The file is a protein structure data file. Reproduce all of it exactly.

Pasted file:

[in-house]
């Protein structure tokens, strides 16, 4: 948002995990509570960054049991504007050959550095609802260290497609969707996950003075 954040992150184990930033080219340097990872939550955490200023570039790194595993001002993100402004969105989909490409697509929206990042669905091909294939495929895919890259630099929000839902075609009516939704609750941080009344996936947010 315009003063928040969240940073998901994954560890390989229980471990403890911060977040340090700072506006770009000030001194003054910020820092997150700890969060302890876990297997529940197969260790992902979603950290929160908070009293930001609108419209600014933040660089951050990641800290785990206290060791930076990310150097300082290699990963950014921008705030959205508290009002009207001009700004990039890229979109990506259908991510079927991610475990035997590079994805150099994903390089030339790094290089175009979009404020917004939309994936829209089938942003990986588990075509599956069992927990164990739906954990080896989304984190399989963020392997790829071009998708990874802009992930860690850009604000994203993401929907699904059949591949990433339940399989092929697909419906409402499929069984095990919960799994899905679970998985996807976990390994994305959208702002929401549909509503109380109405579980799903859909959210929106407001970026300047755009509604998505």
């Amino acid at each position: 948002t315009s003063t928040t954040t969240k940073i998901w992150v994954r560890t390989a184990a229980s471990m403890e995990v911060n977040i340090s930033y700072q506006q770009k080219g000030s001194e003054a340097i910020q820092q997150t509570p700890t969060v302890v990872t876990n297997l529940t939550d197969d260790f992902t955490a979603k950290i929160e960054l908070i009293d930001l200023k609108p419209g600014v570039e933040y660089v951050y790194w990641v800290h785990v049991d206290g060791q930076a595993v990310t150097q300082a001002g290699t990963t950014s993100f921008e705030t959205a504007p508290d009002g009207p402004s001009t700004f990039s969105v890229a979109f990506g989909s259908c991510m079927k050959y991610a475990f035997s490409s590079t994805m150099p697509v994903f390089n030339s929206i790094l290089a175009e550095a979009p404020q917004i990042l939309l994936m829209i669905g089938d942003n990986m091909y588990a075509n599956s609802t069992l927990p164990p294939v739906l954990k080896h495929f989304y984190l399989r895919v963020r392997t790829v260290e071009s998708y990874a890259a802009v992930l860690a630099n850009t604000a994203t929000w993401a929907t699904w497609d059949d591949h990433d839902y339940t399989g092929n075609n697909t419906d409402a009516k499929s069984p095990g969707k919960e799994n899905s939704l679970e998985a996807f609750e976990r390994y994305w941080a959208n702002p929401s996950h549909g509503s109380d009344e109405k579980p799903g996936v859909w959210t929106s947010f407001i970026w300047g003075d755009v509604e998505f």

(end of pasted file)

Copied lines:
[in-house]
């Protein structure tokens, strides 16, 4: 948002995990509570960054049991504007050959550095609802260290497609969707996950003075 954040992150184990930033080219340097990872939550955490200023570039790194595993001002993100402004969105989909490409697509929206990042669905091909294939495929895919890259630099929000839902075609009516939704609750941080009344996936947010 315009003063928040969240940073998901994954560890390989229980471990403890911060977040340090700072506006770009000030001194003054910020820092997150700890969060302890876990297997529940197969260790992902979603950290929160908070009293930001609108419209600014933040660089951050990641800290785990206290060791930076990310150097300082290699990963950014921008705030959205508290009002009207001009700004990039890229979109990506259908991510079927991610475990035997590079994805150099994903390089030339790094290089175009979009404020917004939309994936829209089938942003990986588990075509599956069992927990164990739906954990080896989304984190399989963020392997790829071009998708990874802009992930860690850009604000994203993401929907699904059949591949990433339940399989092929697909419906409402499929069984095990919960799994899905679970998985996807976990390994994305959208702002929401549909509503109380109405579980799903859909959210929106407001970026300047755009509604998505």
């Amino acid at each position: 948002t315009s003063t928040t954040t969240k940073i998901w992150v994954r560890t390989a184990a229980s471990m403890e995990v911060n977040i340090s930033y700072q506006q770009k080219g000030s001194e003054a340097i910020q820092q997150t509570p700890t969060v302890v990872t876990n297997l529940t939550d197969d260790f992902t955490a979603k950290i929160e960054l908070i009293d930001l200023k609108p419209g600014v570039e933040y660089v951050y790194w990641v800290h785990v049991d206290g060791q930076a595993v990310t150097q300082a001002g290699t990963t950014s993100f921008e705030t959205a504007p508290d009002g009207p402004s001009t700004f990039s969105v890229a979109f990506g989909s259908c991510m079927k050959y991610a475990f035997s490409s590079t994805m150099p697509v994903f390089n030339s929206i790094l290089a175009e550095a979009p404020q917004i990042l939309l994936m829209i669905g089938d942003n990986m091909y588990a075509n599956s609802t069992l927990p164990p294939v739906l954990k080896h495929f989304y984190l399989r895919v963020r392997t790829v260290e071009s998708y990874a890259a802009v992930l860690a630099n850009t604000a994203t929000w993401a929907t699904w497609d059949d591949h990433d839902y339940t399989g092929n075609n697909t419906d409402a009516k499929s069984p095990g969707k919960e799994n899905s939704l679970e998985a996807f609750e976990r390994y994305w941080a959208n702002p929401s996950h549909g509503s109380d009344e109405k579980p799903g996936v859909w959210t929106s947010f407001i970026w300047g003075d755009v509604e998505f």